The Holden Street Theatres' Edinburgh Fringe Award in association with Redbeard Productions and Gilded Balloon. Holden Street Theatres. 28 Feb 2017
I'm a sucker for a play with a poster photo of a girl with a Kalashnikov and angel wings, but there are much better reasons to see English playwright Henry Naylor's Angel. Unfortunate you if you didn't see Naylor's Echoes in last year's Fringe, which won the BankSA Best Theatre Award. The show you're not going to miss this year - and which may win the BankSA award again - sold out in Edinburgh and won that festival's Fringe First Award. The Times in London nailed it onto its UK's Ten Best Plays list for 2016. More importantly, Angel won Holden Street Theatres Edinburgh Award, which means theatre impresario Martha Lott thought it good enough to help bring it to Adelaide.
Angel is the third instalment of a trilogy entitled Arabian Nightmares - Echoes being the second. A hallmark of at least these two productions is the painstaking research apparent in what might be called historical docu-drama set within the present and past conflicts of the Middle East. Another common theme is Naylor's uncanny ability to write intimate stories about women that seem to ring true with women (I had to ask around about this last bit). Whereas Echoes was a comparative study of the harrowing experiences of Victorian women joining the British occupation of Afghanistan, and western jihadi tale. This is the true-in-the-main-points-but-drawing-on-others's-contemporary-experiences biography of Rehana, who by circumstances is compelled to convert from pacifism to fight with her Kurdish comrades against ISIS during the latter's siege of Kobane in northern Syria in 2014.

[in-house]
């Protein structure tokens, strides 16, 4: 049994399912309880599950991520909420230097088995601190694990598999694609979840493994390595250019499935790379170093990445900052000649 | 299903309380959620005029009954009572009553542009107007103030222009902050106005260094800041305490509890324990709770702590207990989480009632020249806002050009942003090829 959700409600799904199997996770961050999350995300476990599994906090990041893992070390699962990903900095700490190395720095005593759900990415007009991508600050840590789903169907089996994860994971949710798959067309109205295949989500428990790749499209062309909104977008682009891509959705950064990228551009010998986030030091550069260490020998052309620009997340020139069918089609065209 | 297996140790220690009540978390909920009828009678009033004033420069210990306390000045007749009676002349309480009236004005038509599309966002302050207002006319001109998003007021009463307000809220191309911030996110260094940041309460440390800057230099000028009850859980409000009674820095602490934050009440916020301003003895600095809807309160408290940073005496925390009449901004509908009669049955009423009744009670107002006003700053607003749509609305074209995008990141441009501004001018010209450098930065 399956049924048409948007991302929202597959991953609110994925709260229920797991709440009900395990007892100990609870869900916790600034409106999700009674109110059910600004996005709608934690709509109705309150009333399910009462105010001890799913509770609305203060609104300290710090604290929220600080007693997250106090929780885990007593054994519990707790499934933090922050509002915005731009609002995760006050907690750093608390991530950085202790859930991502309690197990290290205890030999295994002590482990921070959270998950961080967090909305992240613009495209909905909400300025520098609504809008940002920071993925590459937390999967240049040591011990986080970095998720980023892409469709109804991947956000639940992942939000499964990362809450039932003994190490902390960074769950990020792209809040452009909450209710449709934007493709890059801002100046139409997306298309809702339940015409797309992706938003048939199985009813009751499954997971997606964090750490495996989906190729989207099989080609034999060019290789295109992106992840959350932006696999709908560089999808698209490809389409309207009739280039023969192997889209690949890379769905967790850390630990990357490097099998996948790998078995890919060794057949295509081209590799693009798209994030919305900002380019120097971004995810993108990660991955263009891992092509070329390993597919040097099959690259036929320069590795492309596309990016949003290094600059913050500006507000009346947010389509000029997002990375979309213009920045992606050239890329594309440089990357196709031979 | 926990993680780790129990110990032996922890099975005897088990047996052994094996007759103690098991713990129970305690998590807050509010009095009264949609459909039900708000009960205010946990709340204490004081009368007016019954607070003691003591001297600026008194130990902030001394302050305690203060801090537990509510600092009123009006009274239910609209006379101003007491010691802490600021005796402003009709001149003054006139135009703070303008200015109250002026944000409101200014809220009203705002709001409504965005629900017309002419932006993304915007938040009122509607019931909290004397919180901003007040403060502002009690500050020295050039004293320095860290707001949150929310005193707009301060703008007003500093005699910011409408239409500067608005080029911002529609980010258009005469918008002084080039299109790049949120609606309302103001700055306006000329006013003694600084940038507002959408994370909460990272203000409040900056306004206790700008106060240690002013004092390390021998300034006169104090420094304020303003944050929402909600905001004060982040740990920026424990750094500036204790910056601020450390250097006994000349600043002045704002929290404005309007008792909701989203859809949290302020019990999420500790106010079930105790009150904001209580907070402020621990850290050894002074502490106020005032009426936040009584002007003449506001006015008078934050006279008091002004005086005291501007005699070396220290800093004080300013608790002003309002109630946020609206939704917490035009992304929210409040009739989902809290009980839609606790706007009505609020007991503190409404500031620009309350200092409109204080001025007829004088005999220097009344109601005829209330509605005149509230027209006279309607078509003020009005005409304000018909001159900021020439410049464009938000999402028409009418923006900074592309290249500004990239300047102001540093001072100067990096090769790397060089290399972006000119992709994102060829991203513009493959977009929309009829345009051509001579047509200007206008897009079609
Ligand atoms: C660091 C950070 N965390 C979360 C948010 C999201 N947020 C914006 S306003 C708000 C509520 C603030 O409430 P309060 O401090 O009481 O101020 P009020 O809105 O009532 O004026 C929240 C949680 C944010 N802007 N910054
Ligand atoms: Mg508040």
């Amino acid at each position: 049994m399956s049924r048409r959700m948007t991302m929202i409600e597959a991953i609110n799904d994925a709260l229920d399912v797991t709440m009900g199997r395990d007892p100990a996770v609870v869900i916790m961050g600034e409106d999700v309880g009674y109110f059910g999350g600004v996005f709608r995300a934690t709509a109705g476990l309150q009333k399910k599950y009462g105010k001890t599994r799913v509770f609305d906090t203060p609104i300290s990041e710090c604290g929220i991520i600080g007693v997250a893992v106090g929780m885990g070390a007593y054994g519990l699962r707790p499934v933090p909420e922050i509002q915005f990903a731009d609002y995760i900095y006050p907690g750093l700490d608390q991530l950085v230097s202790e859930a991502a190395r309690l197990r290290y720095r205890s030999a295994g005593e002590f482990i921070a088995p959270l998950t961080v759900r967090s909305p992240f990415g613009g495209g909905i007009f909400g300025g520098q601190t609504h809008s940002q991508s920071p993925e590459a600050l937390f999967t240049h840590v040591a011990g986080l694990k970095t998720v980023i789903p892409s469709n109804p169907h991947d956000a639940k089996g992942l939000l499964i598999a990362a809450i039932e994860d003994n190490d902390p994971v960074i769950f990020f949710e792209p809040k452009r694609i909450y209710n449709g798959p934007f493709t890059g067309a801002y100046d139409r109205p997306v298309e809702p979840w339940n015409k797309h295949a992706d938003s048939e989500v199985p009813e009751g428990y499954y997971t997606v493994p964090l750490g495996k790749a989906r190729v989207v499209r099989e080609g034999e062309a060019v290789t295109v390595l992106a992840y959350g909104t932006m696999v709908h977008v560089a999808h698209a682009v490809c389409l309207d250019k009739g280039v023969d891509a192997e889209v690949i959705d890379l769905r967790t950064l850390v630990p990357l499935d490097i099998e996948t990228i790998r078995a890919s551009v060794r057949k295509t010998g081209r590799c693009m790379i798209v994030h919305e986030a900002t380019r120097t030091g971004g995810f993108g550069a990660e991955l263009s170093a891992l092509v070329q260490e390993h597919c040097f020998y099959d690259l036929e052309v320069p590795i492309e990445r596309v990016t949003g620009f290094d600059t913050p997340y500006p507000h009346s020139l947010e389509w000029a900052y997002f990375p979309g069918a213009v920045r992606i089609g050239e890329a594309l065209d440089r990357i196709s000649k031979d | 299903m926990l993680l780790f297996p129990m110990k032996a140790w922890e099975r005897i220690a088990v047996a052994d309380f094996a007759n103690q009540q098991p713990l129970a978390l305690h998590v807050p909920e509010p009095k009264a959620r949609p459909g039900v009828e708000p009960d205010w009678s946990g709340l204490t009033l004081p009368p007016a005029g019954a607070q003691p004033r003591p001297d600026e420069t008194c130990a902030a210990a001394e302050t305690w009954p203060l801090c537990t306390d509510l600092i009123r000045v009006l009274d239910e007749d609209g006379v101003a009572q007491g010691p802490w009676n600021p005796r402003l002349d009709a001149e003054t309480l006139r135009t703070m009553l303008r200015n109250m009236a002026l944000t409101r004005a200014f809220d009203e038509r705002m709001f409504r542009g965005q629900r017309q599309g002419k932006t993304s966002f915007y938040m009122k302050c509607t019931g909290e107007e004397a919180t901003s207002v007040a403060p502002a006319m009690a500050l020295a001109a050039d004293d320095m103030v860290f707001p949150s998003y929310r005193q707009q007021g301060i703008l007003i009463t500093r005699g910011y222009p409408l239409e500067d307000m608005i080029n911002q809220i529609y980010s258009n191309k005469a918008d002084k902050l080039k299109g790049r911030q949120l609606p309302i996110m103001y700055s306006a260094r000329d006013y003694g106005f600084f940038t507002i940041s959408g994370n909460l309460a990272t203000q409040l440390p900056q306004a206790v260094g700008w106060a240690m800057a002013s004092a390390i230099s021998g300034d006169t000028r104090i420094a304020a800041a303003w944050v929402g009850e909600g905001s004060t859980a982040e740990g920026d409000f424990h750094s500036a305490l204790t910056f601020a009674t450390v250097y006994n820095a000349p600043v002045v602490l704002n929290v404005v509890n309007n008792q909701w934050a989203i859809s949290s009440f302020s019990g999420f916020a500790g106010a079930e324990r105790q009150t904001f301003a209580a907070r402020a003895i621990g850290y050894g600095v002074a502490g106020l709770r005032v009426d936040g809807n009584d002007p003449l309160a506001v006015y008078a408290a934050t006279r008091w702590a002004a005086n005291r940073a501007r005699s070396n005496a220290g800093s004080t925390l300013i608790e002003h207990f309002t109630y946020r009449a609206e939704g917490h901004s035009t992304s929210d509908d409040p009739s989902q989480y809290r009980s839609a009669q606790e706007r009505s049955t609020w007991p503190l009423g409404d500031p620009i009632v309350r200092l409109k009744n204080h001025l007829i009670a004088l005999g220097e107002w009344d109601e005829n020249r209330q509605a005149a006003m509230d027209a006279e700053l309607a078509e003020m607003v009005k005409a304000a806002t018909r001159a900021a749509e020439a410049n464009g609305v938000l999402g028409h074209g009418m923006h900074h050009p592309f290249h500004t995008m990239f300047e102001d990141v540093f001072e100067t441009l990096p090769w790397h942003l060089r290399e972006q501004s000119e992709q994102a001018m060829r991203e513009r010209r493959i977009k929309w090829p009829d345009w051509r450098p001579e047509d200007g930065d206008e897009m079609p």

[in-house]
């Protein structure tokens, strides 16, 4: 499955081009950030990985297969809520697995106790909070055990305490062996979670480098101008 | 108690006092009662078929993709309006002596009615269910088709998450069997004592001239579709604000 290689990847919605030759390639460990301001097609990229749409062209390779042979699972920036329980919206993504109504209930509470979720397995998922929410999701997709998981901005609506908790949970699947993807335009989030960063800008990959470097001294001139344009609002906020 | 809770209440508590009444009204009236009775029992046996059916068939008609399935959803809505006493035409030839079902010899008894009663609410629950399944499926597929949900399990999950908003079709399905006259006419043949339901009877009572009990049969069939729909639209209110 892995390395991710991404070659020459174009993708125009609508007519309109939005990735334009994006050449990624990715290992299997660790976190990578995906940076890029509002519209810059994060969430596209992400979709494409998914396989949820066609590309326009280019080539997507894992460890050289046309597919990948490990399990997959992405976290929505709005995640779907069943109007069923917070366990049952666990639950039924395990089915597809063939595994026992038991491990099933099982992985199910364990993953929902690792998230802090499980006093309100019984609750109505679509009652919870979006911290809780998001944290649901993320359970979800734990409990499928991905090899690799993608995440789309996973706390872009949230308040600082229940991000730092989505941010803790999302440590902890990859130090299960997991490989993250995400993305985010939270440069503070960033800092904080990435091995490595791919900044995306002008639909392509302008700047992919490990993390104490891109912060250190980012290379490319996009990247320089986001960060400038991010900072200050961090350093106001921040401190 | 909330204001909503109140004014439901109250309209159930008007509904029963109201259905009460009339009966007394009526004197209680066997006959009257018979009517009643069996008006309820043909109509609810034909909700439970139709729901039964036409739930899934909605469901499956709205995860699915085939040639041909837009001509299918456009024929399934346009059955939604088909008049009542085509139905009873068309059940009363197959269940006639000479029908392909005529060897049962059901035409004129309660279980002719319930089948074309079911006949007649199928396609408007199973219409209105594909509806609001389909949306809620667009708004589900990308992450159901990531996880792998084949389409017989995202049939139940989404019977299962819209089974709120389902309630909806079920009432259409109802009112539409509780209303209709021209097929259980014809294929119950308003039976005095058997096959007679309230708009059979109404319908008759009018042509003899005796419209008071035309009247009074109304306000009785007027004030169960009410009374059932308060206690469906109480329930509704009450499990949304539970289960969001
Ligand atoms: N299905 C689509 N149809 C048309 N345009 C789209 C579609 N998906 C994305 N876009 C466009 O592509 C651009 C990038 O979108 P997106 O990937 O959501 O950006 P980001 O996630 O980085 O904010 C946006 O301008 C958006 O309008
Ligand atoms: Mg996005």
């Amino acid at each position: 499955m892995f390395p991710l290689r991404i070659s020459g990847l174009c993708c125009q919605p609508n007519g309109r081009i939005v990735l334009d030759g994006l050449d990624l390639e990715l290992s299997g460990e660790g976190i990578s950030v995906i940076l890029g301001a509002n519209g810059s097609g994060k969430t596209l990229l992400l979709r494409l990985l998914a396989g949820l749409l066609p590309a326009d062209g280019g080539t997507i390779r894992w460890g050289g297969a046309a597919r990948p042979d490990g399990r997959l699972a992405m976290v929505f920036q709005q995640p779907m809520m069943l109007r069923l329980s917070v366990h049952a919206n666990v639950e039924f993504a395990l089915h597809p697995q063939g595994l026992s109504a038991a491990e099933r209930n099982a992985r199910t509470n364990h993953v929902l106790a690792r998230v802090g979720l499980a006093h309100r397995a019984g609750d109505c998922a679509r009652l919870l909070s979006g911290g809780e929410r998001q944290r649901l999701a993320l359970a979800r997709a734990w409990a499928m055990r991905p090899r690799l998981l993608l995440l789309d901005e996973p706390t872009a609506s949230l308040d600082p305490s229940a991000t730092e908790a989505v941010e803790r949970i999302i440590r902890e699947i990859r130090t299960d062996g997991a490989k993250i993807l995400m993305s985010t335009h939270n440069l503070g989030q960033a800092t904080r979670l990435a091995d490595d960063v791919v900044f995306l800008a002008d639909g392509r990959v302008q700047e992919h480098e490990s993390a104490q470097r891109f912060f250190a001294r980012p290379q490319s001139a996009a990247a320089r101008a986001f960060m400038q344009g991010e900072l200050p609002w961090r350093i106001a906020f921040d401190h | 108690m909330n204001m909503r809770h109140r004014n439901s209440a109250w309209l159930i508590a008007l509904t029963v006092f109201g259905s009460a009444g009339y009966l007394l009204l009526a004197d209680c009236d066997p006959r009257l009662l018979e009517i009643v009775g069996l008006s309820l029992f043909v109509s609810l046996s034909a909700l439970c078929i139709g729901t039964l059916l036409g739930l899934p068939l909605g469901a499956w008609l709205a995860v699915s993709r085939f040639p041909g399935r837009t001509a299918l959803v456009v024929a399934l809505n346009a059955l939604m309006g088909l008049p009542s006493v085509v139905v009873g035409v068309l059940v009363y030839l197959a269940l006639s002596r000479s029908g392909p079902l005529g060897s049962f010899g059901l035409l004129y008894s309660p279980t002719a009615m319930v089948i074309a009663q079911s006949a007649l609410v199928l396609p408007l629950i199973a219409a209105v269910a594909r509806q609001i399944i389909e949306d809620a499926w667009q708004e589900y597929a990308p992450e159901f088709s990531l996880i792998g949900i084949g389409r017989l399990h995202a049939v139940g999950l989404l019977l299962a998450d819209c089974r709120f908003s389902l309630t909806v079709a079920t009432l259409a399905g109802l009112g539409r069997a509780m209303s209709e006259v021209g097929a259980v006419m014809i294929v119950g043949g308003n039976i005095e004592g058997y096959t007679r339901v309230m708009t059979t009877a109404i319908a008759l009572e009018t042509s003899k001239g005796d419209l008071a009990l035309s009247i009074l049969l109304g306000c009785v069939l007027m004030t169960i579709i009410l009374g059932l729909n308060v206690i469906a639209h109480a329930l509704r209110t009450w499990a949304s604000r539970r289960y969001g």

The young Rehana is a cheeky child and then earnest law student dancing to Mariah Carey and imbued with the utopian dreams of Star Trek. The conversion of this innocence to the famous yet reluctant sniper is an absolute marvel to watch. Theatrically couched with exciting Lara Croft adventurism, actor Avital Lvova leaps away from bombed trucks and is thrown by mortar blasts, strips machine guns blindfolded and escapes rape attempts. She encounters - and superbly performs - a panoply of family, friends and odious foes along the way. It might be easy to get lost in the video game visuals of the action, except that Lvova emotionally brings you back to the visceral story - none of these characters leave this play alive. They die the horrible deaths of war, often after much suffering. And as Rehana actually did compile over 100 kills, this reality hits you like swamp gas and takes your breath away. A bit of her dies with every kill and Lvova makes us feel it. Bravo!
Naylor has written another exceptional play and tosses the distant war of the Middle East off the television right into our lap, still bleeding. Another Bravo!
When: 17 Feb to 19 Mar
Where: Holden Street Theatres